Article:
Texas Instruments announced earlier today that they are partnering with Harman and iRobot to provide OMAP 5 as the core processor for new products being developed in these two companies. To understand what this means in TI’s greater strategy, we need to back up a bit to take a look as some other initiatives they have going on and see where they all tie together.
TI’s previously announced WiLink 8 chip promises to offer a unified set of communications controllers to electronics manufacturers. This will manifest itself in many kinds of consumer electronics, especially mobile phones and tablets. What it means is that manufacturers will have a way to easily and more cheaply offer NFC, FM, cellular data and other connectivity all from a single integrated chip instead of having to include individual controllers. This will save board space and time. Oh yeah, and money too.
As I said, the teaser announcement about WiLink 8 came out 2 weeks ago, but today at the Mobile World Congress, we were able to see some practical examples like the one below where physical NFC tokens can be used to authenticate for a variety of services.
Again, this is not announcing that NFC is now in phones or tablets, but rather how NFC can be put into phones and tablets.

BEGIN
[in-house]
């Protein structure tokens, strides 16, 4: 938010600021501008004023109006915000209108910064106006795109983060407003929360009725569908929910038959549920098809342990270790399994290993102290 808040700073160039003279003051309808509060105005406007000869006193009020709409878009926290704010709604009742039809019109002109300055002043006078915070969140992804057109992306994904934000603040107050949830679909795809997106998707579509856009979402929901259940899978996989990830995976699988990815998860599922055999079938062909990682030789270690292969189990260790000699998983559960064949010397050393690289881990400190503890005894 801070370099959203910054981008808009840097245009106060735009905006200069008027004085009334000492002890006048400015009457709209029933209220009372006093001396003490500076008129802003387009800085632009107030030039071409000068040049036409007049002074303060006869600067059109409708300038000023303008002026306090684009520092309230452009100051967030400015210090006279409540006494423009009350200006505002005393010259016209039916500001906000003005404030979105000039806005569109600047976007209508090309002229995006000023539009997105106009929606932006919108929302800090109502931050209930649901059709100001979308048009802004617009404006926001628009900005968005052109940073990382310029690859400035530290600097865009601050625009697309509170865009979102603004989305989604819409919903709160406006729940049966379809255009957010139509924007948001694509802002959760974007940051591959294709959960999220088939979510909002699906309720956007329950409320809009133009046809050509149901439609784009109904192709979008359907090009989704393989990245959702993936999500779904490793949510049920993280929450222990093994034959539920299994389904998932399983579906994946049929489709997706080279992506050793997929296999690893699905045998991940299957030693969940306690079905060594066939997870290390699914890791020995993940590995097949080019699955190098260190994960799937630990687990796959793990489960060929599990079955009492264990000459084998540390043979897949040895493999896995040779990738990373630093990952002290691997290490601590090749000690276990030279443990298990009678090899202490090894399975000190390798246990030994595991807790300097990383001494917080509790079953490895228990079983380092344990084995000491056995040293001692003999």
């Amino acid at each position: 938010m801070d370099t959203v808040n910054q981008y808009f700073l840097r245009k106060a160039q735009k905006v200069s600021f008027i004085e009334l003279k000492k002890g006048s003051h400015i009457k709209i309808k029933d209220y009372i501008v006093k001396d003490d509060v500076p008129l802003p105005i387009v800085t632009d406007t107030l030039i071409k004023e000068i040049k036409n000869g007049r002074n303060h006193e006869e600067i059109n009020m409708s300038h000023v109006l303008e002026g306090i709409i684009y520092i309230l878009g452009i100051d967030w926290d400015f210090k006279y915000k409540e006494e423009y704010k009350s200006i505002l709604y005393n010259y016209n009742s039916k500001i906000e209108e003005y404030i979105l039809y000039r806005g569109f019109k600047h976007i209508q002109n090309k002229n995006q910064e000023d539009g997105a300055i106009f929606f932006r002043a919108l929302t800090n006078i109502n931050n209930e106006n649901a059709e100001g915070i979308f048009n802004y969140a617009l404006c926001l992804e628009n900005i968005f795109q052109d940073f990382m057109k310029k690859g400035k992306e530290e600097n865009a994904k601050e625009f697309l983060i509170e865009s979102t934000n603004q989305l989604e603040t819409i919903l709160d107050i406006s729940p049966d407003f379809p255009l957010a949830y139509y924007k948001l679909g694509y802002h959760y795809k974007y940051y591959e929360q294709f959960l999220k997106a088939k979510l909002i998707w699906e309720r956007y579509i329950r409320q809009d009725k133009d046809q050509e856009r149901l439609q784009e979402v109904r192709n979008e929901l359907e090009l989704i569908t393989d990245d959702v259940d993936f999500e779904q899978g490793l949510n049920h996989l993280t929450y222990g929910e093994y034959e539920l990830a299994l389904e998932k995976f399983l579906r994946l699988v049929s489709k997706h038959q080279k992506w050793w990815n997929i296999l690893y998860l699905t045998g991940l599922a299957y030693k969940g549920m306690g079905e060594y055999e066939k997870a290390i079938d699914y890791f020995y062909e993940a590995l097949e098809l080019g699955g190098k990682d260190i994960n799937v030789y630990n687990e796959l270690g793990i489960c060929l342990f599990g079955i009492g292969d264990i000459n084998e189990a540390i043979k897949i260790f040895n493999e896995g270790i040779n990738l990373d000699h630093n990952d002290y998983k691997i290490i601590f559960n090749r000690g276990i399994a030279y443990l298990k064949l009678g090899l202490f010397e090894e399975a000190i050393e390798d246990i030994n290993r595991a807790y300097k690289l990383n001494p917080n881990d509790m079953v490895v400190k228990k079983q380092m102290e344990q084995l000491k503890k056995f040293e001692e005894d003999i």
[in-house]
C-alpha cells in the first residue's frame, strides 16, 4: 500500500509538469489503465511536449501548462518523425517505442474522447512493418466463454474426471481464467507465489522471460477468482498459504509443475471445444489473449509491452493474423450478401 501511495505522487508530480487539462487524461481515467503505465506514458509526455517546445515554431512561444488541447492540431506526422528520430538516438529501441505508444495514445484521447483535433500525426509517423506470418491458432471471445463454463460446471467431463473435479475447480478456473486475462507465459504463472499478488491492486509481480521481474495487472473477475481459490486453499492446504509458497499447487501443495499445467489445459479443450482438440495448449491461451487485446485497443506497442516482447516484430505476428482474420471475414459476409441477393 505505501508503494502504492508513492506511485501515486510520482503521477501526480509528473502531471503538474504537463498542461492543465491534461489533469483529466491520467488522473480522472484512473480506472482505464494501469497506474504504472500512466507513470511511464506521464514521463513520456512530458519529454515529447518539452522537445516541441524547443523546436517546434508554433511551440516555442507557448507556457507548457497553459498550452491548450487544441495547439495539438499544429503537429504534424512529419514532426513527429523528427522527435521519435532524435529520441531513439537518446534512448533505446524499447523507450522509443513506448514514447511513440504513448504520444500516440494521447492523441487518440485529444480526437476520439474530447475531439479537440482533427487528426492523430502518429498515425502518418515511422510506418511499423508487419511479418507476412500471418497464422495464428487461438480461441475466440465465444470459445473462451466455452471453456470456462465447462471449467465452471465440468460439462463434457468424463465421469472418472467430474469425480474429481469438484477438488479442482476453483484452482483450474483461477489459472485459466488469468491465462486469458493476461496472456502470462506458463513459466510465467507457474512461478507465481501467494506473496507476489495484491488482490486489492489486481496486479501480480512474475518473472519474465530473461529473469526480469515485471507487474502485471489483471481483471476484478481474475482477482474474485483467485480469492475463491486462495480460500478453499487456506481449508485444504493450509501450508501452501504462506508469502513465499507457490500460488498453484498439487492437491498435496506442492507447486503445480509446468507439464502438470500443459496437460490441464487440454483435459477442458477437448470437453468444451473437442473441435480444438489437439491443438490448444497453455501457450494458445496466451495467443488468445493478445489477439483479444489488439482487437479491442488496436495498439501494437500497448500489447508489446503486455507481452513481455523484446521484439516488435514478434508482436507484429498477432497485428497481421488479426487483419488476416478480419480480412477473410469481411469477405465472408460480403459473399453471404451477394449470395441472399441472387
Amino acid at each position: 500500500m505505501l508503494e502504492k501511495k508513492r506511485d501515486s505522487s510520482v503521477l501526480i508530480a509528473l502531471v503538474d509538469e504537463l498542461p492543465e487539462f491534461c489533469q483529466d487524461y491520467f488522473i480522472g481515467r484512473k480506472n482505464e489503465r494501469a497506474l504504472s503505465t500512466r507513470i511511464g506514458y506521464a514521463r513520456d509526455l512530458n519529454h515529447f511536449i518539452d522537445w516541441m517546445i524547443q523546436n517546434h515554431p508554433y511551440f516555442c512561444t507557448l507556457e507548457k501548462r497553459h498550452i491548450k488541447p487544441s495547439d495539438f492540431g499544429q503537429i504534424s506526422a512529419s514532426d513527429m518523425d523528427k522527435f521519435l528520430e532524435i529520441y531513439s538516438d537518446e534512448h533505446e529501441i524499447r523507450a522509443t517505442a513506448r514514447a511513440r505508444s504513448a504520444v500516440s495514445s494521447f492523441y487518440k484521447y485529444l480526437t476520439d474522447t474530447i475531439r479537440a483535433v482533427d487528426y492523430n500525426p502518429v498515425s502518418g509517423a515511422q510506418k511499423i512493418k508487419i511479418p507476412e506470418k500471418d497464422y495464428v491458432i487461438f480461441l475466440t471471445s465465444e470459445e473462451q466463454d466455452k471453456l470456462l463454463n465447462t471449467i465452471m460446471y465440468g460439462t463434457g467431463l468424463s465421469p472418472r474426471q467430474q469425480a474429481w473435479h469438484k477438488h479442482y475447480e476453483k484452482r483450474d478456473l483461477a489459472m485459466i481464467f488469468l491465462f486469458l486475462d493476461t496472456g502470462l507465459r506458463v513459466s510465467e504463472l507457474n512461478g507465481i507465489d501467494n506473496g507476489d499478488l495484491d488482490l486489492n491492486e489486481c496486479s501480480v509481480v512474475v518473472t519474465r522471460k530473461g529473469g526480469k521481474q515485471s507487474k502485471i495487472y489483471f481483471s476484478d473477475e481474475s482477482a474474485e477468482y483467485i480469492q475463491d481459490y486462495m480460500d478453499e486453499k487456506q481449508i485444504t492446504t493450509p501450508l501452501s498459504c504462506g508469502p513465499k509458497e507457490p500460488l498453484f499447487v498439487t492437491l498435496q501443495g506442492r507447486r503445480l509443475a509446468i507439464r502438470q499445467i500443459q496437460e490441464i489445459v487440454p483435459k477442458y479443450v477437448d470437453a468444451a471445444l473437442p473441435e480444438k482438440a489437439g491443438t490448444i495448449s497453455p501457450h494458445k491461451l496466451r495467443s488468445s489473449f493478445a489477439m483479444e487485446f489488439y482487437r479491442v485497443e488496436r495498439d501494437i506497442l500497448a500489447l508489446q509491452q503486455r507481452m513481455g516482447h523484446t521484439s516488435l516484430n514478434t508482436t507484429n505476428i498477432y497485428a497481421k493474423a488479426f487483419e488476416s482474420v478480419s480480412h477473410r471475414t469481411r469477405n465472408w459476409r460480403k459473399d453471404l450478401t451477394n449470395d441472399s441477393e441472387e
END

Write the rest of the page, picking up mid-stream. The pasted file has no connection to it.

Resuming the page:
The belief is that the integrated approach could speed the adoption of NFC inside devices because it is easier for manufacturers to implement.
This is a powerful B2B strategy.
But Texas Instruments is also revealing an interesting content strategy as well and this is most easily seen with further developments to their OMAP 5 chipset.
So what exactly is OMAP 5? For the unfamiliar, it is a chipset that smartly splits processing power amongst multiple cores.
First announced last year around this time, the OMAP5 enables some fairly compelling content to run well on mobile devices. And many 3rd party developers are taking advantage of the chip’s power to push the envelope of mobile video, AR and more.
In this way, you might call TI the brand behind the brands in that they provide the hardware platform that enables some of the most complex mobile content to date. And content is central to their strategy. This is evident in the multiple agreements they have been setting up over the last several months, like the previously mentioned Harman and iRobot agreements.
But Harman is an automotive company. What does that have to do with phones and tablets?
Herein lies another key part of their total strategy which is expanding their hardware development efforts beyond just phones and tablets and including a multitude of consumer electronics. This strategy is for embedding functionality in everything from thermostats to on-board car entertainment to wearables.
And this brings us back to their partnership announcement with Harman and iRobot. These companies obviously feel that the OMAP5 — which uses only two ARM A15 processors, unlike some other architectures that use quad cores — is powerful enough for their needs. (The demo TI played at their press conference showed their processor running a multitude of tests about 100 seconds faster than one of their competitors).